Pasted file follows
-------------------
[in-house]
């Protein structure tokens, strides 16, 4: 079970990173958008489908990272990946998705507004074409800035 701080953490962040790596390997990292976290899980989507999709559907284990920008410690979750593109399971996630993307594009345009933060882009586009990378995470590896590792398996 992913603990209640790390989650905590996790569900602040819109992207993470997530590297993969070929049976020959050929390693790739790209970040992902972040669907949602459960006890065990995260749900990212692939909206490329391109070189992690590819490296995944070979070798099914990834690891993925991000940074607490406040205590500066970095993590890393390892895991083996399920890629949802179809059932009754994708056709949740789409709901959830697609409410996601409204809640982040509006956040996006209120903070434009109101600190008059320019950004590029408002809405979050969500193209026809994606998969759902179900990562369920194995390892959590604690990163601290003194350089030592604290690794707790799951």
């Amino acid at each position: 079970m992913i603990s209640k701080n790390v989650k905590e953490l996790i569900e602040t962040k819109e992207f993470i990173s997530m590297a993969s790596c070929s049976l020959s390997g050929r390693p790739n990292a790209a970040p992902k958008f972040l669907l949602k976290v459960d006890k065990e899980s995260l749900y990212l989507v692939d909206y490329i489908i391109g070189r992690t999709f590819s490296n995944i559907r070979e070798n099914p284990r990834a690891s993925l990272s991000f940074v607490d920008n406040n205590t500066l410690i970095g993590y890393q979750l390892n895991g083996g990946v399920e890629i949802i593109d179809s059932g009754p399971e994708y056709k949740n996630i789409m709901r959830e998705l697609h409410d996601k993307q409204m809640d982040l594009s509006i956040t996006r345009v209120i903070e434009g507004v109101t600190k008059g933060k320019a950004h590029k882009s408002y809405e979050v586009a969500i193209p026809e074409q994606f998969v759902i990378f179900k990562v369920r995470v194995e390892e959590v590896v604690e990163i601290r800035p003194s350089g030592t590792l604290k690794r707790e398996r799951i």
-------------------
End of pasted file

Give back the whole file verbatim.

[in-house]
């Protein structure tokens, strides 16, 4: 079970990173958008489908990272990946998705507004074409800035 701080953490962040790596390997990292976290899980989507999709559907284990920008410690979750593109399971996630993307594009345009933060882009586009990378995470590896590792398996 992913603990209640790390989650905590996790569900602040819109992207993470997530590297993969070929049976020959050929390693790739790209970040992902972040669907949602459960006890065990995260749900990212692939909206490329391109070189992690590819490296995944070979070798099914990834690891993925991000940074607490406040205590500066970095993590890393390892895991083996399920890629949802179809059932009754994708056709949740789409709901959830697609409410996601409204809640982040509006956040996006209120903070434009109101600190008059320019950004590029408002809405979050969500193209026809994606998969759902179900990562369920194995390892959590604690990163601290003194350089030592604290690794707790799951």
């Amino acid at each position: 079970m992913i603990s209640k701080n790390v989650k905590e953490l996790i569900e602040t962040k819109e992207f993470i990173s997530m590297a993969s790596c070929s049976l020959s390997g050929r390693p790739n990292a790209a970040p992902k958008f972040l669907l949602k976290v459960d006890k065990e899980s995260l749900y990212l989507v692939d909206y490329i489908i391109g070189r992690t999709f590819s490296n995944i559907r070979e070798n099914p284990r990834a690891s993925l990272s991000f940074v607490d920008n406040n205590t500066l410690i970095g993590y890393q979750l390892n895991g083996g990946v399920e890629i949802i593109d179809s059932g009754p399971e994708y056709k949740n996630i789409m709901r959830e998705l697609h409410d996601k993307q409204m809640d982040l594009s509006i956040t996006r345009v209120i903070e434009g507004v109101t600190k008059g933060k320019a950004h590029k882009s408002y809405e979050v586009a969500i193209p026809e074409q994606f998969v759902i990378f179900k990562v369920r995470v194995e390892e959590v590896v604690e990163i601290r800035p003194s350089g030592t590792l604290k690794r707790e398996r799951i």